Take the 2-minute tour ×
Stack Overflow is a question and answer site for professional and enthusiast programmers. It's 100% free, no registration required.

I have this code in Java, using two different types of loops.

public class Test {
    public static void main(String[] args){
        long fl = 0, wl = 0; 
        int i = 0;
        int a = 0;
        long start = 0, stop = 0;

        start = System.currentTimeMillis();
        while(i<2000000000){
             if(i%2 == 0)
                a++;
            else
                a--;
            i++;
        }
        stop = System.currentTimeMillis();
        wl = stop-start/2;
        System.out.println("\nWhile loop = "+wl);

        i = 0;
        a = 0;
        start = 0;
        stop = 0;

        start = System.currentTimeMillis();
        for(;i<2000000000;){
            if(i%2 == 0)
                a++;
            else
                a--;
            i++;
        }
        stop = System.currentTimeMillis();
        fl = stop-start/2;
        System.out.println("For loop = "+fl);

        System.out.println("Difference = "+(fl-wl));
    }
}

Now, after running the program multiple times, I have come to the conclusion that the second loop is always executing slower than the first loop. At first, I thought it had something to do with one being a for loop and the other being a while loop, but even when I reversed the order, the second loop still executes slower. Here is the output of a sample run.

While loop = 688721817947
For loop = 688721824295
Difference = 6348

Now, why is this happening.

share|improve this question
1  
Would you really like to try explaining a difference that is less than 0.000001%? –  dasblinkenlight Aug 25 '13 at 15:21

3 Answers 3

You calculate your time based on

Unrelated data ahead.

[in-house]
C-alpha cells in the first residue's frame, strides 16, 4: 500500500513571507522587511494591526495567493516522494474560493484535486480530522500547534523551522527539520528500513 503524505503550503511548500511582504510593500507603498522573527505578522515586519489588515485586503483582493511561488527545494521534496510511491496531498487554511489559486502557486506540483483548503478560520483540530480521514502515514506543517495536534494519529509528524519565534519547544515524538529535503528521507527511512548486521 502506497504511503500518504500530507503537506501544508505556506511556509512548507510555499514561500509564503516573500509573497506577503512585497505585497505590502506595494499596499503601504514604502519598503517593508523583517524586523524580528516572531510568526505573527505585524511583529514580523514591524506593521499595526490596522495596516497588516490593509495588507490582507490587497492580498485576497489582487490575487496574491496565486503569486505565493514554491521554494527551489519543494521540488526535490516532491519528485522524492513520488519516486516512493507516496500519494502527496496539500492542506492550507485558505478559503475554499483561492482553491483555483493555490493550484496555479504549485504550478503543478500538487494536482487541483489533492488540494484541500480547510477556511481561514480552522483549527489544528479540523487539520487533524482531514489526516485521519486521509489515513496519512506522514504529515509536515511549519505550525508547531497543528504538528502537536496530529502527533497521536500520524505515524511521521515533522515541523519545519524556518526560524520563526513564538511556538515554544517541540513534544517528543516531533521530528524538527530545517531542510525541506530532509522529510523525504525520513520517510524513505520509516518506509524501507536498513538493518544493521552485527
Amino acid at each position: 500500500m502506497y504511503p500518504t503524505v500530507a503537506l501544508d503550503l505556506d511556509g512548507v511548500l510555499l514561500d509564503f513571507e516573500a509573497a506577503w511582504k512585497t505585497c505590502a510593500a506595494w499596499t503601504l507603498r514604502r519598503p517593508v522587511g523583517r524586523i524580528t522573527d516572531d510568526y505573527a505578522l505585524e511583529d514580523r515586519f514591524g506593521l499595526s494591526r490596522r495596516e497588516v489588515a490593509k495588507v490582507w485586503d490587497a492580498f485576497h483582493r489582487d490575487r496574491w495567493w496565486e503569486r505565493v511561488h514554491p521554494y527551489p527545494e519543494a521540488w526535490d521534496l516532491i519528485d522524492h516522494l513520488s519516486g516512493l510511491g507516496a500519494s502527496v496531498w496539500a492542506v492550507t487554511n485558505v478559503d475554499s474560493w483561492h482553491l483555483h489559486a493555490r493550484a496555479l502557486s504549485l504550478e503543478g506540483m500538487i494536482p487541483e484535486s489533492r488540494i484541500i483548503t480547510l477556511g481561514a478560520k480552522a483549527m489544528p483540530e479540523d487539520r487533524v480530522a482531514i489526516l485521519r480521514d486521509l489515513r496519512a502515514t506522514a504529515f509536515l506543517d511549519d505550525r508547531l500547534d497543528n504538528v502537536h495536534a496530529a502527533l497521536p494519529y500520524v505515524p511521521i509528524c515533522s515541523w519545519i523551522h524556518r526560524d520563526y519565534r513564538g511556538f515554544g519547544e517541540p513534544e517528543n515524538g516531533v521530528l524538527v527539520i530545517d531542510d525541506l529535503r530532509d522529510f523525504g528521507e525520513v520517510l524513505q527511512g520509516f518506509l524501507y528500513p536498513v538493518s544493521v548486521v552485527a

fl = stop-start/2;

due to operator precedence:

fl = stop - (start / 2)

That's not what you want I guess, as executing it 100 ms later would cause your fl variable to be 50ms "longer" ((stop + 100) - ((start + 100) / 2) = stop - (start / 2) + 50). That could be a reason why the second one is always "slower".

share|improve this answer
    
688721817947 milliseconds is over 20 years, making the original output obviously wrong. –  Patricia Shanahan Aug 25 '13 at 15:44

A difference that small is really negligible, and it's difficult if not impossible to determine what caused it. The bytecode of your two loops is identical:

while-loop:

  21: goto          43
  24: iload         5
  26: iconst_2      
  27: irem          
  28: ifne          37
  31: iinc          6, 1
  34: goto          40
  37: iinc          6, -1
  40: iinc          5, 1
  43: iload         5
  45: ldc           #22                 // int 2000000000
  47: if_icmplt     24

for-loop:

 104: goto          126
 107: iload         5
 109: iconst_2      
 110: irem          
 111: ifne          120
 114: iinc          6, 1
 117: goto          123
 120: iinc          6, -1
 123: iinc          5, 1
 126: iload         5
 128: ldc           #22                 // int 2000000000
 130: if_icmplt     107
share|improve this answer

That difference has no sense, as 6348 / 688721824295 aprox 9-E9. That is, less than a 1-E6 %.

Anything could cause the difference, from the OS processing a thread from another process or the antivirus kicking it or a cosmic ray causing interference. It is like asking why car A makes a route in 1 hour and another makes it in 1 hour and 1 millionth of a second.

share|improve this answer

Your Answer

 
discard

By posting your answer, you agree to the privacy policy and terms of service.

Not the answer you're looking for? Browse other questions tagged or ask your own question.